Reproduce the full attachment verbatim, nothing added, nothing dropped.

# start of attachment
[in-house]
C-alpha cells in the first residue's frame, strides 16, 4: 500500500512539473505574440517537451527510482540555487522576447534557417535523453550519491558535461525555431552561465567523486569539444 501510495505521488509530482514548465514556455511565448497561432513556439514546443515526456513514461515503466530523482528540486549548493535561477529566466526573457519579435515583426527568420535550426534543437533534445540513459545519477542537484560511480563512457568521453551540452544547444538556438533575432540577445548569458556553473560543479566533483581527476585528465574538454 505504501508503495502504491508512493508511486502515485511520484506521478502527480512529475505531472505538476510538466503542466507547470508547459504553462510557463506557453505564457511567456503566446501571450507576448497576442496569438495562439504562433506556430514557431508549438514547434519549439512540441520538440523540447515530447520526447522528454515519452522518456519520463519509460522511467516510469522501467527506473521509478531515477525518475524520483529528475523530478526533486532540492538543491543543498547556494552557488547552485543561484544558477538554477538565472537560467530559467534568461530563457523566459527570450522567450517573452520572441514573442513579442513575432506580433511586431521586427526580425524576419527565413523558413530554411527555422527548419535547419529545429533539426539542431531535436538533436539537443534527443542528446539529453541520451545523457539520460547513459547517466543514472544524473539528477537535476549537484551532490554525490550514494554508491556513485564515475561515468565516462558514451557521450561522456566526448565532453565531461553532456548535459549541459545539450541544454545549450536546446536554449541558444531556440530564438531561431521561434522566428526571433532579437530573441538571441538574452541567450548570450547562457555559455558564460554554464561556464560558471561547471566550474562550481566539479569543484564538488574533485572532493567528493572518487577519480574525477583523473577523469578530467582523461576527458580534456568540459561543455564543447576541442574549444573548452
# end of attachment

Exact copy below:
[in-house]
C-alpha cells in the first residue's frame, strides 16, 4: 500500500512539473505574440517537451527510482540555487522576447534557417535523453550519491558535461525555431552561465567523486569539444 501510495505521488509530482514548465514556455511565448497561432513556439514546443515526456513514461515503466530523482528540486549548493535561477529566466526573457519579435515583426527568420535550426534543437533534445540513459545519477542537484560511480563512457568521453551540452544547444538556438533575432540577445548569458556553473560543479566533483581527476585528465574538454 505504501508503495502504491508512493508511486502515485511520484506521478502527480512529475505531472505538476510538466503542466507547470508547459504553462510557463506557453505564457511567456503566446501571450507576448497576442496569438495562439504562433506556430514557431508549438514547434519549439512540441520538440523540447515530447520526447522528454515519452522518456519520463519509460522511467516510469522501467527506473521509478531515477525518475524520483529528475523530478526533486532540492538543491543543498547556494552557488547552485543561484544558477538554477538565472537560467530559467534568461530563457523566459527570450522567450517573452520572441514573442513579442513575432506580433511586431521586427526580425524576419527565413523558413530554411527555422527548419535547419529545429533539426539542431531535436538533436539537443534527443542528446539529453541520451545523457539520460547513459547517466543514472544524473539528477537535476549537484551532490554525490550514494554508491556513485564515475561515468565516462558514451557521450561522456566526448565532453565531461553532456548535459549541459545539450541544454545549450536546446536554449541558444531556440530564438531561431521561434522566428526571433532579437530573441538571441538574452541567450548570450547562457555559455558564460554554464561556464560558471561547471566550474562550481566539479569543484564538488574533485572532493567528493572518487577519480574525477583523473577523469578530467582523461576527458580534456568540459561543455564543447576541442574549444573548452